POM Magazine

POM Magazine, Magazine voor Stijl & Cultuur

POM Magazine

Time In Geometric Shapes

“Philosophy is all about asking questions instead of finding answers. So I hope I have answers for you!” Those were the first words of philosopher André Schütte, after Anne van der Heiden asked him if it was ok to bother him with questions about time. It turns out André had a lot to say about time.

Let’s start with the perception of the concept of time. Can you tell me a bit about it?
There are two different ways of experiencing time: cyclical and linear. A cyclical perception of time is based on the continuous repetition of events. We see that in nature, for example, day and night, and the change of season. The cyclical perception of time we see in pre-modernist and Asian cultures. The linear perception is particularly dominant in modern Western culture where time is considered as an arrow that begins in the past, is currently in the present and ends somewhere in the future. Some linear theories assume that this arrow has a beginning and/or an end, like the Big Bang theory, or eschatology (the faith in the end of time, Ed.). But there are also theories that believe that time is infinite and therefore has no beginning or end.

Well we were both born and raised in a Western European culture, so what does the linear perception of time mean to us?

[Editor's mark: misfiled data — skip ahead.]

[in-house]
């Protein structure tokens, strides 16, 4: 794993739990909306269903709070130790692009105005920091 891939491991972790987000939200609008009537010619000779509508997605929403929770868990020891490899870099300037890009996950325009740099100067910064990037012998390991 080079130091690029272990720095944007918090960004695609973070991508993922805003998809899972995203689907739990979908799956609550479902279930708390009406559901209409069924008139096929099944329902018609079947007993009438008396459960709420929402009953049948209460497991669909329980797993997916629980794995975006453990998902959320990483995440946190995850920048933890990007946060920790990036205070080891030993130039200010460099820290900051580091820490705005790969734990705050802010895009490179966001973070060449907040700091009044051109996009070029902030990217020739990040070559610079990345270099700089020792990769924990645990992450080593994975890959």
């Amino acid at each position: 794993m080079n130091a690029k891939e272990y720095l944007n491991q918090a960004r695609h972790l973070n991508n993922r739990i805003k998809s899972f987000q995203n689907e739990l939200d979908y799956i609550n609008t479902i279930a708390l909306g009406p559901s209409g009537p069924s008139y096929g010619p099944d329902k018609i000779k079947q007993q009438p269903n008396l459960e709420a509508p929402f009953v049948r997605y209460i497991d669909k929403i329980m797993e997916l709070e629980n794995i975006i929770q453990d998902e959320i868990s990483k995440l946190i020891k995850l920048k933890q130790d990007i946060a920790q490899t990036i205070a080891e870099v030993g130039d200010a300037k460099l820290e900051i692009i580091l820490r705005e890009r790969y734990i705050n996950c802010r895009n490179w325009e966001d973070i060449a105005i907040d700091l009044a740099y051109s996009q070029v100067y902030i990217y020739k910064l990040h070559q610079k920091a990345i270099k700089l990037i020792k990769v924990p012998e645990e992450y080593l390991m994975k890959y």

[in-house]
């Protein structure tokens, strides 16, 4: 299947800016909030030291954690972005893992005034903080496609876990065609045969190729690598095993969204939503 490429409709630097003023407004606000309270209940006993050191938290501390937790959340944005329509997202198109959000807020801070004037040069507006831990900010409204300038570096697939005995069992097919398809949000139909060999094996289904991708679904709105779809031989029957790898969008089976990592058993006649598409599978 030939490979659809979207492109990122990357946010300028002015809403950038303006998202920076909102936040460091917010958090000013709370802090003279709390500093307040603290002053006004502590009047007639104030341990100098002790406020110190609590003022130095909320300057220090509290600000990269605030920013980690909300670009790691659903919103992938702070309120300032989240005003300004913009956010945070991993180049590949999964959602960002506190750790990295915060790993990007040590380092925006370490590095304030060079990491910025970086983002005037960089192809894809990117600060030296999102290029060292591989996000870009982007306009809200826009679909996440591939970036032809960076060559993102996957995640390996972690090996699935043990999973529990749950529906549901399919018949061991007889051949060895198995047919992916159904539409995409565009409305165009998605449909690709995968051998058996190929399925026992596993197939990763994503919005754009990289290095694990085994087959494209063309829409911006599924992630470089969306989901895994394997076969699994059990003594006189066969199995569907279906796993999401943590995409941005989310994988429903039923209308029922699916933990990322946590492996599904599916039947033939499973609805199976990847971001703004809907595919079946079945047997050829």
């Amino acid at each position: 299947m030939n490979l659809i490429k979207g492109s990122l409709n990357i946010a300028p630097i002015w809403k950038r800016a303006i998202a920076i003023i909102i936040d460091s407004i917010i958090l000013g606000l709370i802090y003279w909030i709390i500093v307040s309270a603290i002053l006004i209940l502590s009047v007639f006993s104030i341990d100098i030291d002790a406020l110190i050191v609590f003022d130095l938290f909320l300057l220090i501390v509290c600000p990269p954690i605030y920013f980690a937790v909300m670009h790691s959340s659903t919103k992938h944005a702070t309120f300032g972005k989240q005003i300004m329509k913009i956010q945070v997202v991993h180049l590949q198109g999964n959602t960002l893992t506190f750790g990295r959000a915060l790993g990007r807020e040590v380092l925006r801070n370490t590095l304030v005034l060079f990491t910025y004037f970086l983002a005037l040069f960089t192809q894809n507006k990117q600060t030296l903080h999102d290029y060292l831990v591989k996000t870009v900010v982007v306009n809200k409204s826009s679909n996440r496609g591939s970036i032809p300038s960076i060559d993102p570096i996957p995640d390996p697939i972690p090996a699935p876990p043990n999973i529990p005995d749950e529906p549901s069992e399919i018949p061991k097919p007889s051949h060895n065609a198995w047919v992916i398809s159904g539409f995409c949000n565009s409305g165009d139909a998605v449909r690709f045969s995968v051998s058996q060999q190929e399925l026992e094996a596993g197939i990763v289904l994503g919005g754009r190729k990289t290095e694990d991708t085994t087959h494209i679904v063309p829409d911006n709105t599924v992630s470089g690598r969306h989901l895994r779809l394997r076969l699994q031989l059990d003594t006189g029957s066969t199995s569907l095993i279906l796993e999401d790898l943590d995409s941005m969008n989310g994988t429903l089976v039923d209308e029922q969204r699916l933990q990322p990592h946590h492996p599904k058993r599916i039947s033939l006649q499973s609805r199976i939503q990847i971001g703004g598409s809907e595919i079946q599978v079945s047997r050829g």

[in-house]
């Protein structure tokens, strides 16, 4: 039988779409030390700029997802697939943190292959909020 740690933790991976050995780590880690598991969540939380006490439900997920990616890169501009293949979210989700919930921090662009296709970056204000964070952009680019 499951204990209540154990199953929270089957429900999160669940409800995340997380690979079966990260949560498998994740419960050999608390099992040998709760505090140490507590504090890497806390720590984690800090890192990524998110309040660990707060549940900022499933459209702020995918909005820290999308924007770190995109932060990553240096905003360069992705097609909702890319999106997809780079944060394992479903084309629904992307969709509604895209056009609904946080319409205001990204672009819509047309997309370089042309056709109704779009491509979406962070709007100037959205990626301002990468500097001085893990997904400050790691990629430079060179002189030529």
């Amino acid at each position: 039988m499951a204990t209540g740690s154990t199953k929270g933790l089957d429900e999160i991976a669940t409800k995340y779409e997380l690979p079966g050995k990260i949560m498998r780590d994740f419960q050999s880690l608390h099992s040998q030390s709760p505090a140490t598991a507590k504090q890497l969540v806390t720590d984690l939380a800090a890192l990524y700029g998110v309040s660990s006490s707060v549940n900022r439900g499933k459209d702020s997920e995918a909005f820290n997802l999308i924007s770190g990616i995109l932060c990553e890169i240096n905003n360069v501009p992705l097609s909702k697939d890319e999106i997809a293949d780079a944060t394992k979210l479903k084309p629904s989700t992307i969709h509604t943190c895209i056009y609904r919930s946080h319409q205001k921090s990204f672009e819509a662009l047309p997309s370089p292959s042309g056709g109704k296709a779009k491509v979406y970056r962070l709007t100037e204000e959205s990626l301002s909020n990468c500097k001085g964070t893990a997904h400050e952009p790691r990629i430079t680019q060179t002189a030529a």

It means that we consider humanity to be the subject of time or history. In other words, we humans have the opportunity to influence the course of events. Plus, we consider time to be scarce.

There is too little time, so let’s get the most out of it? Carpe diem?
Exactly. Making the most of it implies creating new ideas and discovering new things, because we can never be sure that our current social climate offers the most optimal living conditions. In order to create and discover, we need to critically examine our society, our institutions, and our way of life. You could even say that criticising and creating are two sides of the same coin that shows the modern world’s motto: we need to improve because we have so little time.

But how did we get to this perception of time?
Let’s start with Comenius (theologian, philosopher, educator and politician: 1592-1670, Ed.). His answer to the linear part of Christianity, the faith in the end of time, was: “We can’t wait, we have no time! We must teach young people the principles of everything that can be known, now. We need to build schools, publish books, learn everything as quickly as possible.”